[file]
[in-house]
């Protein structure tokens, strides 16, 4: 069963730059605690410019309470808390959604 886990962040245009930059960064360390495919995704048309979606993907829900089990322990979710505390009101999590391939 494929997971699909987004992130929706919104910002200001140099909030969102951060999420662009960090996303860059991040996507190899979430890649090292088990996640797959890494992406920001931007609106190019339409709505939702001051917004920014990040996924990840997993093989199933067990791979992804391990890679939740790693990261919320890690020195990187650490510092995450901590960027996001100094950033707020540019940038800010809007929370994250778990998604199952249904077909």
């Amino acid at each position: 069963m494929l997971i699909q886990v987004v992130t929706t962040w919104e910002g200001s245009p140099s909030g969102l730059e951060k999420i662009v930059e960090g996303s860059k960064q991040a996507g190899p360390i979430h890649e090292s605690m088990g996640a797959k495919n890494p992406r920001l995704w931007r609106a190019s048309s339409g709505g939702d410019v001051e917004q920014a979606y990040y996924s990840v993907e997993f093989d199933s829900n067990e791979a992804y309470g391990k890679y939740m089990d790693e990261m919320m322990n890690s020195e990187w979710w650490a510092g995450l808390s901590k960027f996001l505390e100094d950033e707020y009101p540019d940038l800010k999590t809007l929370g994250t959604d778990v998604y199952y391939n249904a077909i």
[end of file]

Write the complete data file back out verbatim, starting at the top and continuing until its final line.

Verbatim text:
[in-house]
């Protein structure tokens, strides 16, 4: 069963730059605690410019309470808390959604 886990962040245009930059960064360390495919995704048309979606993907829900089990322990979710505390009101999590391939 494929997971699909987004992130929706919104910002200001140099909030969102951060999420662009960090996303860059991040996507190899979430890649090292088990996640797959890494992406920001931007609106190019339409709505939702001051917004920014990040996924990840997993093989199933067990791979992804391990890679939740790693990261919320890690020195990187650490510092995450901590960027996001100094950033707020540019940038800010809007929370994250778990998604199952249904077909």
């Amino acid at each position: 069963m494929l997971i699909q886990v987004v992130t929706t962040w919104e910002g200001s245009p140099s909030g969102l730059e951060k999420i662009v930059e960090g996303s860059k960064q991040a996507g190899p360390i979430h890649e090292s605690m088990g996640a797959k495919n890494p992406r920001l995704w931007r609106a190019s048309s339409g709505g939702d410019v001051e917004q920014a979606y990040y996924s990840v993907e997993f093989d199933s829900n067990e791979a992804y309470g391990k890679y939740m089990d790693e990261m919320m322990n890690s020195e990187w979710w650490a510092g995450l808390s901590k960027f996001l505390e100094d950033e707020y009101p540019d940038l800010k999590t809007l929370g994250t959604d778990v998604y199952y391939n249904a077909i």